I am an apostle. Now,of course it's not his work alone and it's not a work that he commissionedhimself to do. He says it is. They are his workmanship in the Lord, the seal of his apostleship, in the Lord. He and thatis the nature of an apostle. Right, he goes, not on his ownauthorities, not just a speaker of some kind of communicator of some kind. He is an apostle, he is an ambassador. He's been one whohas been sent by Christ to do this work, sent by Christ equipped todo this work, and indeed he has. The people are the proof. Well, that leads him to this question about his rights and as an apostle, he's going to focus particularly on one right, which is the right tobe paid, but he's going to bring up several others as well to kindof combine these things into one to make this argument. He starts with eatingand drinking, which is very related to being paid. He has to eat, like every other human being. Paul has to eat. He has todrink, he has to stay alive, and so he grounds this discussion inthis very basic right. Do we not have the right to eat and drink? He continues, and he says, do we not have the right totake along a believing wife, as do the other apostles and the brothers ofthe Lord and Cephas? This is one of a couple passages where we learnedthat Peter, one of the apostles, was married. Paul was not,that Peter was. These are rights that he mentions and then he brings upa third in verse six. The third right he mentions is to refrain fromworking for a living. Now, when Paul says this, he doesn't meannot working at all. Right, he's not saying I have a right tonot work, because he just called the Corinthian church his workmanship. Right,Paul obviously works, but what does he mean? They're he's talking about workingin nonministerial work. He says that as an apostle he has a right toearn his living from the Gospel. He has a right to refrain from beinga tent maker, which he's doing at the moment. He has a rightto refrain from that, as do the other apostles, and that's what he'she's talking about here. In other words, he has a right to earn hisfood for his work as an apostle. Now, as we continue through thischapter, he begins to get into an extended argument men and give proofsfor that. The first proofs that he gives for this right begin in verseseven and their arguments that are grounded in what we might call natural law.On these he is making observations about the world that God has made, andhe's making observations and coming to conclusions about...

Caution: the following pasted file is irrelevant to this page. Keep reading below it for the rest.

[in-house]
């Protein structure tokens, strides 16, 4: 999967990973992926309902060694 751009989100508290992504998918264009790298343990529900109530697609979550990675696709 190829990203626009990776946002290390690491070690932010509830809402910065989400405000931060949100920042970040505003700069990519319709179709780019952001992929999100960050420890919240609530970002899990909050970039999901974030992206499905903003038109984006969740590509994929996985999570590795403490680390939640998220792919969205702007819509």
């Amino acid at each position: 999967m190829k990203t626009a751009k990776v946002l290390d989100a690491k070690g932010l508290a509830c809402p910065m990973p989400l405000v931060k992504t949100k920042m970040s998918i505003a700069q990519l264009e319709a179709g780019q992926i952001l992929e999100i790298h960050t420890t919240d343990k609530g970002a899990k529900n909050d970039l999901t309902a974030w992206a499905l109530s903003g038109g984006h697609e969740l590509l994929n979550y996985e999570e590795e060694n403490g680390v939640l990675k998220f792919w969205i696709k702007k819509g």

...principles that God himself has established,reliable principles, laws, we could even call them, in which are true. And so he says, for example, who serves as a soldiers as athis own expense? WHO plants a vineyard without eating in an of anany of its fruit? Who tends a flock without getting some of its milk? He points to these a different kinds of workers, people that put theirhands on to business, and he shows that they reap rewards often from thevery thing that they are involved in. Well, sometimes, when it comesto natural law, people will make an argument and say something. Well,that's just a social construction or that's just a human invention, and sometimes lawsare that. They are social constructions, they are customs or traditions. ButPaul wants us to understand that getting payment for one's labor is not just somehuman idea, not just a social construction or a human tradition or convention.And so he says in Verse Eight. Do I say these things on HumanAuthority? Answer is no. He says, does not the law. And they'respeaking of the law. He speaks of the law of Moses. Saythe same, for it is written in the Law of Moses you shall notmuzzle an ox when it treads the grain. So he proves this point that he'sbeen making from a natural law kind of argument. Now he says,look, it's here in scripture too. You can see that I'm not justjudging this on on Human Authority. The and his conclusion of these observations isthat this passage about the ox, it was written for our sake and itapplies to everyone. The worker deserves his wage. And it's true. AndPaul extends the argument even more in what is perhaps a surprising but I thinka way that makes sense, when he says in verse eleven, not onlyis I'm paraphrasing now. He's saying not only do we have a right tothis, but we have perhaps even more of a right than in some ofthese other fields. He says, if we have sown spiritual things among you, is it too much that we ask, is it too much if we reapmaterial things from you, if others have this rightful claim on you toget paid for their work? Do we not have even more? I'm sohe appeals to the nature of his work, the importance of his work, andsays this is this is important, this is really important and he andso he's making this point. Then in verse thirteen he adds a little bitmore when he points to the priests and the temple. Perhaps you are notaware of this, but when the people brought their sacrifices, many of thosesacrifices brought to the temple, we're shared...